CWC Virtual: 40 Years A Prisoner
40 Years A Prisoner (2020) chronicles the controversial 1978 Philadelphia police raid on the radical back-to-nature group MOVE and a son’s decades-long fight to free his parents from prison in the aftermath. Directed by Tommy Oliver (1982), the film illuminates the story of a city grappling with racial tension and police brutality with alarming modern-day relevance. In addition to examining that fateful day through eyewitness interviews and archival footage, the film follows Mike Africa, Jr., the son of two MOVE members imprisoned for the death of a police officer, in his lifelong quest to secure release for the parents he has only ever known through prison walls.
The Carsey-Wolf Center and UCSB Reads are proud to present a conversation between documentary subject Mike Africa, Jr. and moderator Diane Fujino (Asian American Studies, UCSB) about the making of this powerful film.
Please note that this event will not include a screening. 40 Years A Prisoner is available for streaming on HBOMax.
Mike Africa Jr. (activist and documentary subject)
Mike Africa, Jr. is an activist and the host of the podcast “Ona Move w/Mike Africa, Jr.” He is the star of the HBOmax documentary 40 Years A Prisoner; he is also a stage performer, keynote speaker, and hip hop artist. Mike was born in a Philadelphia jail following a police raid on his parents’ home that led to their arrest and 100-year prison sentence. At age 6, he witnessed the smoke in the air from a police bomb that was dropped on his family’s home, killing his uncle, his cousin and nine other family members.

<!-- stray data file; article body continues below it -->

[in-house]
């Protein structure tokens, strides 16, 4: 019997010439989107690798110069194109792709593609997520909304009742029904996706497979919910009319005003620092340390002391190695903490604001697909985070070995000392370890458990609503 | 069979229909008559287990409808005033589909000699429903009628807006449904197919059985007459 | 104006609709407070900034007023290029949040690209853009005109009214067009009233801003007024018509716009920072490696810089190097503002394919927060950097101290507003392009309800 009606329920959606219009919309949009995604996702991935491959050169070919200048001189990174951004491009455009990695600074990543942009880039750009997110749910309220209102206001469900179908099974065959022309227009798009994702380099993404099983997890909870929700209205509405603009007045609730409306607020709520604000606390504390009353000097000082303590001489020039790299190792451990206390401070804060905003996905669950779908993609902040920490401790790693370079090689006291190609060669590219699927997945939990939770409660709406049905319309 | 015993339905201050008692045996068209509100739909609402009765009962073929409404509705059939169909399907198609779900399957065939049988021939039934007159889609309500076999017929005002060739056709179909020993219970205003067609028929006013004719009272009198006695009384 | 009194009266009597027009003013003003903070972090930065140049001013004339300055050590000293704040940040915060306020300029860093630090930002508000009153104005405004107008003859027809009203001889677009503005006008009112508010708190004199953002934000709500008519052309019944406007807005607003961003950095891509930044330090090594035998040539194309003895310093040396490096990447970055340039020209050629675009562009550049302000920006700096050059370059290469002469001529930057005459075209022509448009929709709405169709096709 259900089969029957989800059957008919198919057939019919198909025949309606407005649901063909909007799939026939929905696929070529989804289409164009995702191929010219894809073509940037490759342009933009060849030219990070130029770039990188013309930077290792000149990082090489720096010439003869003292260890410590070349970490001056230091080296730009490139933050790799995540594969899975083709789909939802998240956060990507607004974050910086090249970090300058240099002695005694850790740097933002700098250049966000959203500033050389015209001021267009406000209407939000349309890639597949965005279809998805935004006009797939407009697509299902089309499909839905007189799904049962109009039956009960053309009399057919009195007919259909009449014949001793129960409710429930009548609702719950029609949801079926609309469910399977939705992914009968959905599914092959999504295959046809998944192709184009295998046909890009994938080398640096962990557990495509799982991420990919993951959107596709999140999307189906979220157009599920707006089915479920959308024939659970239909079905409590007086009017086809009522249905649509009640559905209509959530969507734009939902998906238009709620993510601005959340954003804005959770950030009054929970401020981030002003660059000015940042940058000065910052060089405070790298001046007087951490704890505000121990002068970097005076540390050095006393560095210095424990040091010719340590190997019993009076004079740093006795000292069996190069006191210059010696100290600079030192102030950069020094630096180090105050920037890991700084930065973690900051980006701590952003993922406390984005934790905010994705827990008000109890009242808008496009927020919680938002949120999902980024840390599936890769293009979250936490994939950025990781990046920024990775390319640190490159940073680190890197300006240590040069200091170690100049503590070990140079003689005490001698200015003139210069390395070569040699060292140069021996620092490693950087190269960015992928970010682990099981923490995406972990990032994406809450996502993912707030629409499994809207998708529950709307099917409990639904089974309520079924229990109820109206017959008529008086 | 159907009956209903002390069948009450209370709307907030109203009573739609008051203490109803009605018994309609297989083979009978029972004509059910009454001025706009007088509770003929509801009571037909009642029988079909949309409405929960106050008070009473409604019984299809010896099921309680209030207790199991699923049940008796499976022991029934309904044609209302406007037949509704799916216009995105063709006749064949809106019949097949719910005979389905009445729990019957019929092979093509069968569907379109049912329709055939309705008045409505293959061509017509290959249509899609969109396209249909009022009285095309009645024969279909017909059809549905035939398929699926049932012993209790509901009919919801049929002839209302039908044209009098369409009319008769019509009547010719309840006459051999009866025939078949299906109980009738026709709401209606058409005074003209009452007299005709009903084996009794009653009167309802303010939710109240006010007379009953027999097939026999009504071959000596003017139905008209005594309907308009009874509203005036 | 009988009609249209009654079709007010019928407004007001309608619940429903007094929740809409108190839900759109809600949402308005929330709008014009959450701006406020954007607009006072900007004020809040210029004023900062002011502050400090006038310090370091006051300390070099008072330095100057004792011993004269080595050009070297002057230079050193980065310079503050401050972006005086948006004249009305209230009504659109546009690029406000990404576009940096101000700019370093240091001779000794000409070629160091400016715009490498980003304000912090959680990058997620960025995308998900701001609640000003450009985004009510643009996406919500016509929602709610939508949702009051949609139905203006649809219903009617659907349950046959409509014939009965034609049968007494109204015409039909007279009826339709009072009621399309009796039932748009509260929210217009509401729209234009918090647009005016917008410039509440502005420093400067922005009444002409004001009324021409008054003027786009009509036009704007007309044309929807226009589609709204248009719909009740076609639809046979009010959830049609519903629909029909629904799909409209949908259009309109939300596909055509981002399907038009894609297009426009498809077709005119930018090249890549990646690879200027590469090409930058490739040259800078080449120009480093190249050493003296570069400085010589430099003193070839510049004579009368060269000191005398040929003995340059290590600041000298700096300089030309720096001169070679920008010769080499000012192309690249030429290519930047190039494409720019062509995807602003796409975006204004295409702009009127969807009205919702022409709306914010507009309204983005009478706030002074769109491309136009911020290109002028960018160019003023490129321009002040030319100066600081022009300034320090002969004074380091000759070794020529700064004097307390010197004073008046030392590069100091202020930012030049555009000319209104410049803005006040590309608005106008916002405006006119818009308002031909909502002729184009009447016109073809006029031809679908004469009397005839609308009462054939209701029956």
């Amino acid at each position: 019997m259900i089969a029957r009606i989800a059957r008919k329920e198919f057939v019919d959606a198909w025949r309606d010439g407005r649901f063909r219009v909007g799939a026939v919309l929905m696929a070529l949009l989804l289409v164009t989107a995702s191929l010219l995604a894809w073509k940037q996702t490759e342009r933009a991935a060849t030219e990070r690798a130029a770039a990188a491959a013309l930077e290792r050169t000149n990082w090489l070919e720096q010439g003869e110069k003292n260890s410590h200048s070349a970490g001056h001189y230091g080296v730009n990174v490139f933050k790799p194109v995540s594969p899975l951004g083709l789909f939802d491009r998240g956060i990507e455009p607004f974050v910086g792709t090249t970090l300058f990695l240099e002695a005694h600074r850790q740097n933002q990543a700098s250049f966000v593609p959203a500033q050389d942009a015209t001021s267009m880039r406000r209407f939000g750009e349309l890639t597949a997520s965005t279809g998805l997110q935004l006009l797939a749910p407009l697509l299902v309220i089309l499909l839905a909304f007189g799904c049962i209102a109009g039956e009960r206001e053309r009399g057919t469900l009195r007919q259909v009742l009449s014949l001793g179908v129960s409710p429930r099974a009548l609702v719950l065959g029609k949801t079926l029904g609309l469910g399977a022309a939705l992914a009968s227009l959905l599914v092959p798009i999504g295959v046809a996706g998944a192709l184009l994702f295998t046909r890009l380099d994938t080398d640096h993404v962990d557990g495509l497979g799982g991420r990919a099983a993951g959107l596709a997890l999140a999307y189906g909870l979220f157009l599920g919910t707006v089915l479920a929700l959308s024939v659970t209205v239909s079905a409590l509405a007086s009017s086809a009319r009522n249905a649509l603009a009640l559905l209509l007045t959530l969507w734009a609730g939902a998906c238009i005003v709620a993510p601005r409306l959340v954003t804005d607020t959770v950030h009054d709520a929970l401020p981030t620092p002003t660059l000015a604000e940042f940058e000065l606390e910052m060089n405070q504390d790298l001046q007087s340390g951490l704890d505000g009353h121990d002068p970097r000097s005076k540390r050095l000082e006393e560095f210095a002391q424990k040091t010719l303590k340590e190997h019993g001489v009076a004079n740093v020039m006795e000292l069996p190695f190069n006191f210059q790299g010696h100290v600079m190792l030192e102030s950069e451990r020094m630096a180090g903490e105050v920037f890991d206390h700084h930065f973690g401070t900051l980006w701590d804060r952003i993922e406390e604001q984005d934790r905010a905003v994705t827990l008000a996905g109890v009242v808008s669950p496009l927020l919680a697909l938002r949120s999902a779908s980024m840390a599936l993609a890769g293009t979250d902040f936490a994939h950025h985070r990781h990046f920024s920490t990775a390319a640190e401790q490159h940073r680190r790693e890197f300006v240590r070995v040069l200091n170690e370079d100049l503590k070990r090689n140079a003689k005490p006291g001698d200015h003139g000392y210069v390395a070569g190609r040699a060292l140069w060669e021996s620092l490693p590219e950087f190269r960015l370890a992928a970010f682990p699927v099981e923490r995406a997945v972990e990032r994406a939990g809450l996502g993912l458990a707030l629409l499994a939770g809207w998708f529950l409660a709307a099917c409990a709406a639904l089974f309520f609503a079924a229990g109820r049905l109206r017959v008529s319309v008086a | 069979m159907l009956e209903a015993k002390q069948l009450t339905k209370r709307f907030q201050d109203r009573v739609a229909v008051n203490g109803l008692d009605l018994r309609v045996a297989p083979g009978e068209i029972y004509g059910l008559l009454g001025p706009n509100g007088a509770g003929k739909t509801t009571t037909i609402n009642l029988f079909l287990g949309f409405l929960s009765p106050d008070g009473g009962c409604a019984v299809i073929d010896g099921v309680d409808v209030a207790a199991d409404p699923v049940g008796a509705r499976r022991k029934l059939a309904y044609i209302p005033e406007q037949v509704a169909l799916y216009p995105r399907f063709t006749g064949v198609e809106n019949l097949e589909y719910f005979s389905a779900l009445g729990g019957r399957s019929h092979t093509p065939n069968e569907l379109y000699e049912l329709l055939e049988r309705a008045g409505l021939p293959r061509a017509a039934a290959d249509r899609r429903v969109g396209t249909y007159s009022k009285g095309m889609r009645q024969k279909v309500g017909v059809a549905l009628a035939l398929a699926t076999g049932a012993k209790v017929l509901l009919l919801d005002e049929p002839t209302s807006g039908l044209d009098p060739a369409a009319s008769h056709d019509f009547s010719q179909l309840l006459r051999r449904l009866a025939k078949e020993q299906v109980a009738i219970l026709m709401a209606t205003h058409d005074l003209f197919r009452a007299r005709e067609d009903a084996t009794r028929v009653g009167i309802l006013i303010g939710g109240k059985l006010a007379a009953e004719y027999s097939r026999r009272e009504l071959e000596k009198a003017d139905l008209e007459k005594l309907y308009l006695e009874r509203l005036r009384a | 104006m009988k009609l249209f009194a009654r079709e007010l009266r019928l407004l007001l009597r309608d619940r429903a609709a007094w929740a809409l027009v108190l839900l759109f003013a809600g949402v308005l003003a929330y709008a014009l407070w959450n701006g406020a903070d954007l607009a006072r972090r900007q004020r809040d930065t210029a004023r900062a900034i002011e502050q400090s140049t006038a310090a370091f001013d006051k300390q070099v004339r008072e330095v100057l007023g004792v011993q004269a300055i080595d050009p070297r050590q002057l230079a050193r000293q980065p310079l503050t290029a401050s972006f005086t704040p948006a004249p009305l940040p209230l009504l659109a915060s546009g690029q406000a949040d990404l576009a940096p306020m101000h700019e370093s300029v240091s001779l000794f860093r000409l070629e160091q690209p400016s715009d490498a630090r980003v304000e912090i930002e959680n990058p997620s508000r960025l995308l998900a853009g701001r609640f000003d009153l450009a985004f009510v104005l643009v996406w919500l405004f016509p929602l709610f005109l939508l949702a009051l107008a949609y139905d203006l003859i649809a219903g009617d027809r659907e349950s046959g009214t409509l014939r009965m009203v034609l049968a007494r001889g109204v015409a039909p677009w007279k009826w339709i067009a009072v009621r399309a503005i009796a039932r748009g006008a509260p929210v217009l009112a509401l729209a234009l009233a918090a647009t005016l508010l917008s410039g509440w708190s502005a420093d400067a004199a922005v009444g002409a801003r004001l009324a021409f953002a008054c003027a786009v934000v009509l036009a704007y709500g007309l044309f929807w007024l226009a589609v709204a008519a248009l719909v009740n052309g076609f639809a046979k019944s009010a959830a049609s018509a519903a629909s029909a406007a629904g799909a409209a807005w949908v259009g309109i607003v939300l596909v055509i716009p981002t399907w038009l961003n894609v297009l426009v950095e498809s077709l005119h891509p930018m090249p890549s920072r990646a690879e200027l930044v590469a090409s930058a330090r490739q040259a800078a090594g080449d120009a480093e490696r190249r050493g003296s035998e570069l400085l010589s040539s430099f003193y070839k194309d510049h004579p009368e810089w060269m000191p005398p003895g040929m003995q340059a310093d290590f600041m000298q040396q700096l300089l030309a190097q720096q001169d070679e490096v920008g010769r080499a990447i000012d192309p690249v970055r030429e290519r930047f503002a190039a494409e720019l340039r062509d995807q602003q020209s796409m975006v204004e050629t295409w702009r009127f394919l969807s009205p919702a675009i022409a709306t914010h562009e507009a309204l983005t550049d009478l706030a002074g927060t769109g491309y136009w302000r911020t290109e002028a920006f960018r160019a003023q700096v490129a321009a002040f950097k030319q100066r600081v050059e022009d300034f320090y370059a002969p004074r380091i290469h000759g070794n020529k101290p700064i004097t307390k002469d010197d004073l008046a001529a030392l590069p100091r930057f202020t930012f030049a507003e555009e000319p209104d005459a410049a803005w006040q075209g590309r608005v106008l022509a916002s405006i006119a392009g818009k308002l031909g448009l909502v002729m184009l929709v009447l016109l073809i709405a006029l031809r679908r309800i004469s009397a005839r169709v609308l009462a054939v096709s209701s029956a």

At 13, Mike began working to free his parents from prison. With the help of his family and attorney Brad Thomson, after over twenty-five years of struggle, Mike got his parents out of prison.
Moderator Diane Fujino
Diane Fujino is professor of Asian American Studies at the University of California, Santa Barbara. She specializes in the study of Asian American activism, Afro-Asian solidarities, and Black Power studies. She is author or co-editor of two new books — Black Power Afterlives: The Enduring Significance of the Black Panther Party and Nisei Radicals: The Feminist Poetics and Radical Ministry of Mitsuye Yamada and Michael Yasutake — and the Amerasia Journal special issue on Asian American activism studies (2019). Her earlier writings include books on Asian American activists Yuri Kochiyama, Richard Aoki, and Fred Ho — all influenced by the Black liberation movement. She is co-editor of the Journal of Asian American Studies and works in various ways for racial/intersectional justice on campus. She is an activist-organizer with the Ethnic Studies Now! Santa Barbara coalition and a founding member of Cooperation Santa Barbara.